The plaintiffs correctly do not contend that a statute purporting to authorize the board to establish filing fees for individual rent adjustment petitions commensurate with the cost to the board occasioned by the petitions would be unconstitutional. Their contention is simply that St. 1976, c. 36, does not manifest a legislative intent to grant the board that authority. They also contend that, even if that authority was granted, the charges actually imposed by the board pursuant to the fee schedule adopted on June 18, 1981, are unrelated to the cost of the services occasioned by the petitions, and therefore the charges constitute taxes and, for that reason, are unlawful. The defendant board agrees that the Legislature could not constitutionally authorize the board to impose taxes, but they contend, contrary to the plaintiffs' assertions, that St. 1976, c. 36, authorizes them to impose filing fees fees commensurate with the cost of the services occasioned by the filing, and they contend that the regulation in question operates to impose only fees not taxes. There are two questions for us to answer, therefore: (1) By enacting St. 1976, c. 36, did the Legislature intend to authorize the board to charge fees to meet the board's costs occasioned by the rent adjustment petitions; and (2) If that was the Legislature's intention, were the charges that were actually imposed reasonably related to the costs incurred.

*399 Statute 1976, c. 36, §§ 5 (c) & (e), authorize and direct the board to promulgate regulations in furtherance of the purposes of that act. Reasoning that the board's authority under c. 36 is limited to "substantive regulation ... necessary to effectuate the purposes of the [act]," and that the regulation requiring the payment of filing fees according to a prescribed schedule was not such a regulation, the trial judge concluded that the act did not confer authority on the board to establish filing fees. He also concluded that the rule that "a properly promulgated regulation is accorded `all rational presumptions in favor of [its] validity ...,' Altschuler [v. Boston Rent Bd., 12 Mass. App. Ct. 452, 467 (1981)], quoting Levy v. Board of Registration & Discipline in Medicine, 378 Mass. 519, 525 (1979), applies only to regulations which involve an agency's substantive area of expertise" and therefore does not apply to the fee-setting regulations. We disagree with the trial judge.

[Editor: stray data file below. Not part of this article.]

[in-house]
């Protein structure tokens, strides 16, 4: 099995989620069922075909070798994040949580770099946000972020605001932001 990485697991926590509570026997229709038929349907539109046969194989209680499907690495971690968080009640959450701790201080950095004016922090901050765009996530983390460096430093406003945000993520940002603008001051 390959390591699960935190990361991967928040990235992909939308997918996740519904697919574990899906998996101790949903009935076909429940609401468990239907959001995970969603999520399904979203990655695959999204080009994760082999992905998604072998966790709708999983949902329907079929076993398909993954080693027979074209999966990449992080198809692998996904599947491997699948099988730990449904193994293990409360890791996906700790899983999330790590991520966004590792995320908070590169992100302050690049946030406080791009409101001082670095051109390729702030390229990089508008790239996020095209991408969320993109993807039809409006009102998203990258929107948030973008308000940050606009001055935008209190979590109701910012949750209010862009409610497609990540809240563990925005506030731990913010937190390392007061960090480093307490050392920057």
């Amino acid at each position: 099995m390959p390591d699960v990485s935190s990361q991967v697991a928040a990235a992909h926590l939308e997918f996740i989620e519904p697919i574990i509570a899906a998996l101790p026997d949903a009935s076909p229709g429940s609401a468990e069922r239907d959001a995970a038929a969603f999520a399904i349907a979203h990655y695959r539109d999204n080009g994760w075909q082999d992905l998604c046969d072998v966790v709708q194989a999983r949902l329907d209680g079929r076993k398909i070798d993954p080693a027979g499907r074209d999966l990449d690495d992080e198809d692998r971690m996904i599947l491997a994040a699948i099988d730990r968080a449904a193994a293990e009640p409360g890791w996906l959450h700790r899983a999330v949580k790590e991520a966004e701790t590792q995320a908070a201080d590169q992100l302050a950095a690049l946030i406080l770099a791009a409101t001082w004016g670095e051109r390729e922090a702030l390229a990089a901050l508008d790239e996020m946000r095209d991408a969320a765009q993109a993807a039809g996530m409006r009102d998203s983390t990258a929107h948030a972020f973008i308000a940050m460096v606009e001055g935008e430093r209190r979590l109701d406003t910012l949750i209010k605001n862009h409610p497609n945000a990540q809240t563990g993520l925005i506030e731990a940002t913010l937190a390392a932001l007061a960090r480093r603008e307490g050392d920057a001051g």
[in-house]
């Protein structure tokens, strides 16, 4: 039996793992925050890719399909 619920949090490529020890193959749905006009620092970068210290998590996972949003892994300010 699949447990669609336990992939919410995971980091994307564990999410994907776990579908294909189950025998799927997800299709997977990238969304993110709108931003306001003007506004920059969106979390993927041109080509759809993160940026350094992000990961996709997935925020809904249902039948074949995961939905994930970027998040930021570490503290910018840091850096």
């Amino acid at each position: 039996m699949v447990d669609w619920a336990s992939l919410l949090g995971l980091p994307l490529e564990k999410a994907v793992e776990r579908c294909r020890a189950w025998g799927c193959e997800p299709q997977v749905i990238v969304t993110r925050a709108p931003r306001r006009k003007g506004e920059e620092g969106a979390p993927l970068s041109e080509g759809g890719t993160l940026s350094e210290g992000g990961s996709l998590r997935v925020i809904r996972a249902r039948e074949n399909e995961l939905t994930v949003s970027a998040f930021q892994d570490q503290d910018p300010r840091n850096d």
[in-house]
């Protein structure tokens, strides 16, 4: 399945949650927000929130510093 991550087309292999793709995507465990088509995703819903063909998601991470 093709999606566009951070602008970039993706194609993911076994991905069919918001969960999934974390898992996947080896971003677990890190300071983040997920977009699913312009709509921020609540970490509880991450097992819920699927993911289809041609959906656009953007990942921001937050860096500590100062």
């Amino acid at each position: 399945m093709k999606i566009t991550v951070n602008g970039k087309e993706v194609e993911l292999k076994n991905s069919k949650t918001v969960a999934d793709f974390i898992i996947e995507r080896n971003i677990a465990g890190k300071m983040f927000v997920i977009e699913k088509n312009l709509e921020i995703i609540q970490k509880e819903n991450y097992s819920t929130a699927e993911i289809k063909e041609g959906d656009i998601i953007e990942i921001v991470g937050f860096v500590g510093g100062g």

The principal indication of legislative intent is the language of the statute. Simon v. State Examiners of Electricians, 395 Mass. 238, 242 (1985). The act contains no language limiting the board's authority to the promulgation of "substantive" regulations. The board's regulatory authority conferred by §§ 5 (c) & (e) of the act is expressly limited only by the requirement that the board's regulations advance the purposes of the act. Therefore, a construction of §§ 5 (c) & (e) as authorizing any constitutionally permissible regulation which promotes the goal of rent control accords with the ordinary usage of the statutory language. Moreover, this construction of the statute comports with the established principle that "where an administrative agency is vested with broad authority to effectuate the purposes of an act the validity of a regulation promulgated thereunder will be sustained so long as it is reasonably related to the purposes of the enabling legislation. Levy v. Board of Registration & Discipline in Medicine, supra at 524, quoting Consolidated Cigar Corp. v. Department of Pub. Health, 372 Mass. 844, 855 (1977). Accepting the plaintiffs' assertion, and the trial judge's finding, that the filing fee regulation was the board's method of making up for its budgetary shortfall due to Proposition 2 1/2, it cannot reasonably be contended that the *400 regulation does not promote the purposes of the act. Surely, it cannot properly be said that there was no rational basis for that conclusion. See Borden, Inc. v. Commissioner of Pub. Health, 388 Mass. 707, 720-724, cert. denied sub nom. Formaldehyde Inst., Inc. v. Frechette, 464 U.S. 936 (1983).